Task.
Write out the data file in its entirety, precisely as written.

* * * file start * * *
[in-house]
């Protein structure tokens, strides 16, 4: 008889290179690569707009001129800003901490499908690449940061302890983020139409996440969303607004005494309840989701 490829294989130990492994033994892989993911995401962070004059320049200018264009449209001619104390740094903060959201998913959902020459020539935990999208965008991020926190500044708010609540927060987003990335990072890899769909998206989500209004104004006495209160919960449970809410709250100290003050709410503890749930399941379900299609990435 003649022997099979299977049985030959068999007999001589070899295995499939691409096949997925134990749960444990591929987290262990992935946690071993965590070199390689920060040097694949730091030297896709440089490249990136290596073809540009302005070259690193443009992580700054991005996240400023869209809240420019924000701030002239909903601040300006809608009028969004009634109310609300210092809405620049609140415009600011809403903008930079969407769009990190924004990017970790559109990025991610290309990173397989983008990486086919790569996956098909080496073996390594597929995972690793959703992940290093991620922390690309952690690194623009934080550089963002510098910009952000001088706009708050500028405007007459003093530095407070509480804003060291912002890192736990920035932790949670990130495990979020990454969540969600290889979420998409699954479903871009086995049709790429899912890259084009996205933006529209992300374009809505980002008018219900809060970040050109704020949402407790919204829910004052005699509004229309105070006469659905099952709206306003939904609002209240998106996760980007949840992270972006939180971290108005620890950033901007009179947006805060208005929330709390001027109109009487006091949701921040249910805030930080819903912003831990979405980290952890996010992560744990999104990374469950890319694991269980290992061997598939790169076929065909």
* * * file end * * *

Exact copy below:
[in-house]
């Protein structure tokens, strides 16, 4: 008889290179690569707009001129800003901490499908690449940061302890983020139409996440969303607004005494309840989701 490829294989130990492994033994892989993911995401962070004059320049200018264009449209001619104390740094903060959201998913959902020459020539935990999208965008991020926190500044708010609540927060987003990335990072890899769909998206989500209004104004006495209160919960449970809410709250100290003050709410503890749930399941379900299609990435 003649022997099979299977049985030959068999007999001589070899295995499939691409096949997925134990749960444990591929987290262990992935946690071993965590070199390689920060040097694949730091030297896709440089490249990136290596073809540009302005070259690193443009992580700054991005996240400023869209809240420019924000701030002239909903601040300006809608009028969004009634109310609300210092809405620049609140415009600011809403903008930079969407769009990190924004990017970790559109990025991610290309990173397989983008990486086919790569996956098909080496073996390594597929995972690793959703992940290093991620922390690309952690690194623009934080550089963002510098910009952000001088706009708050500028405007007459003093530095407070509480804003060291912002890192736990920035932790949670990130495990979020990454969540969600290889979420998409699954479903871009086995049709790429899912890259084009996205933006529209992300374009809505980002008018219900809060970040050109704020949402407790919204829910004052005699509004229309105070006469659905099952709206306003939904609002209240998106996760980007949840992270972006939180971290108005620890950033901007009179947006805060208005929330709390001027109109009487006091949701921040249910805030930080819903912003831990979405980290952890996010992560744990999104990374469950890319694991269980290992061997598939790169076929065909």